Scientists have this week predicted that a second generation of biofuels, including more efficient fuels made from fruit, wood and even human sewage, could be available within the next few years, potentially putting an end to fears that demand for biofuel made from crops such as palm oil is leading to tropical deforestation and driving up food prices.
However, environmentalists remain concerned that UK government targets to ensure biofuels make up 5 percent of all car fuel by 2010 could have disastrous environmental effects and that proposals unveiled today to ensure that biofuels come from sustainable sources are not stringent enough.
Writing in Nature, scientists from the University of Wisconsin-Madison reported that they had found a way to turn sugar from fruits such as apples and oranges into a powerful biofuel with many advantages over existing ethanol-based biofuels.
They claim that fructose can be converted into a fuel called dimethylfuran that can store 40 percent more energy than ethanol and is less volatile. The report claimed more work needed to be done to assess the fuel's environmental impact, but raised the prospect of a more environmentally sustainable generation of fructose based fuels.
Meanwhile, a new UK report from the Non-Food Crops Centre today outlined how fuel made from waste products, such as wood, plastic bags, straw and even human sewage could meet a third of the UK's motoring fuel needs.
The study claimed that production facilities where the waste is burned in low oxygen conditions and then chemically converted into diesel could provide a low carbon fuel source that would cost as little as 35p a litre.
The emergence of these so-called second generation biofuels would defuse current environmental fears that demand for ethanol-based fuels is leading to deforestation of tropical rainforest and contributing to food shortages as farmers in the developing world convert land used to grow food crops into biofuel plantations.
However, with such fuels still several years away from commercial scale production concerns remain that increased demand for biofuels could do more harm than good.
The government moved to allay such fears today with the publication of a package of proposals designed to ensure biofuels sold on UK forecourts come from environmentally sustainable sources.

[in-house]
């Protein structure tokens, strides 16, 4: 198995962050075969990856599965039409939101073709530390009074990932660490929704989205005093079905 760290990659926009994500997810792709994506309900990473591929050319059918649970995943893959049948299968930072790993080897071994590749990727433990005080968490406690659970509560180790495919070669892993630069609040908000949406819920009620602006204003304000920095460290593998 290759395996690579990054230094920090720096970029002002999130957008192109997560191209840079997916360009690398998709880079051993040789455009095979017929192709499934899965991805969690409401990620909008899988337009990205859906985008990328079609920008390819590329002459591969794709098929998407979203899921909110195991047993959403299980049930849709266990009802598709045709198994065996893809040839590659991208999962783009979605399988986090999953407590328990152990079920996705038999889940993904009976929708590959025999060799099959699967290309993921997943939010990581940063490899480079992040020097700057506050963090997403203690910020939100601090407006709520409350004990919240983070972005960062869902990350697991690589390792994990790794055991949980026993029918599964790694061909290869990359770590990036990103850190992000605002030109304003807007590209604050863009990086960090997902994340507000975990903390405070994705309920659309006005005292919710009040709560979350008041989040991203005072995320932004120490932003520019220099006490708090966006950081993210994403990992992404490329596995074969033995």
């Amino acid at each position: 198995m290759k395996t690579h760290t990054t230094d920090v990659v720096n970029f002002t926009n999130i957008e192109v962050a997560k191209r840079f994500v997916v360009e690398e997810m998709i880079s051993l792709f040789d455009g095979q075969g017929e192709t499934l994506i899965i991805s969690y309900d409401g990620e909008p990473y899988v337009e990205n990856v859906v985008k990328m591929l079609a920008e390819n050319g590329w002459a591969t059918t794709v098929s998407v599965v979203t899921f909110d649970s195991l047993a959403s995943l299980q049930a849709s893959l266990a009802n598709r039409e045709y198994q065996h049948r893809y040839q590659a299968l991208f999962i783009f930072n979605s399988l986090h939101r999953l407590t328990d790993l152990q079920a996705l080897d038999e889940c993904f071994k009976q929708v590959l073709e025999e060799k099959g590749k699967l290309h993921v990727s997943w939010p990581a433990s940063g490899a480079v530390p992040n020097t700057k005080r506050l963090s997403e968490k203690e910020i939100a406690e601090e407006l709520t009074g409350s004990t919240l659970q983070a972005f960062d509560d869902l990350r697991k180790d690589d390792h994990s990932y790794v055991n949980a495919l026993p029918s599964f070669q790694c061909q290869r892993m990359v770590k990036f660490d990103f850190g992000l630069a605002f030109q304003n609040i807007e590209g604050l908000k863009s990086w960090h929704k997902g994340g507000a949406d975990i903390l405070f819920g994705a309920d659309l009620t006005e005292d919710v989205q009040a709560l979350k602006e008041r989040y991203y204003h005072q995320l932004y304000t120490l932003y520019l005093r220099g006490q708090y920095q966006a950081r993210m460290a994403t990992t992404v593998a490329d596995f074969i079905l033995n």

Under the new Renewable Transport Fuel Obligation (RTFO) five percent of all the fuel sold on UK forecourts should come from biofuels by 2010, however now the government has released a consultation document proposing that from 2011 it will only certify biofuels if they meet sustainability standards and deliver quantifiable reductions in carbon emissions.
It also said it would investigate developing a voluntary labelling scheme that would allow retailers to reassure customers that their biofuel was environmentally sustainable.
Transport Secretary Douglas Alexander said the proposals underlined the government's commitment to ensuring biofuels genuinely deliver environmental benefits. "We are one of the first countries to develop a detailed methodology to allow transport fuel suppliers to report in detail on the carbon and sustainability impacts of their biofuels," he said.
However, several of the proposals will only place voluntary obligations on fuel suppliers while the suggested targets require that just half of biofuel feedstocks should meet a qualifying sustainability standard by 2010, rising to 80% by 2011, prompting criticism from leading environmentalists.
Ed Matthew, biofuels campaigner for Friends of the Earth argued that the proposals were further evidence that the government's biofuels policy has not been properly thought through. "It appears to be the Governments view that saving the world from disastrous climate change should be voluntary," he said. "They are not introducing mandatory standards, or setting a minimum threshold for the carbon savings to be made through the use of biofuels. Despite the fact that unsustainable bio-fuel production can lead to the destruction of rainforest and human rights abuses, suppliers won’t even be required to report where their bio fuel comes from."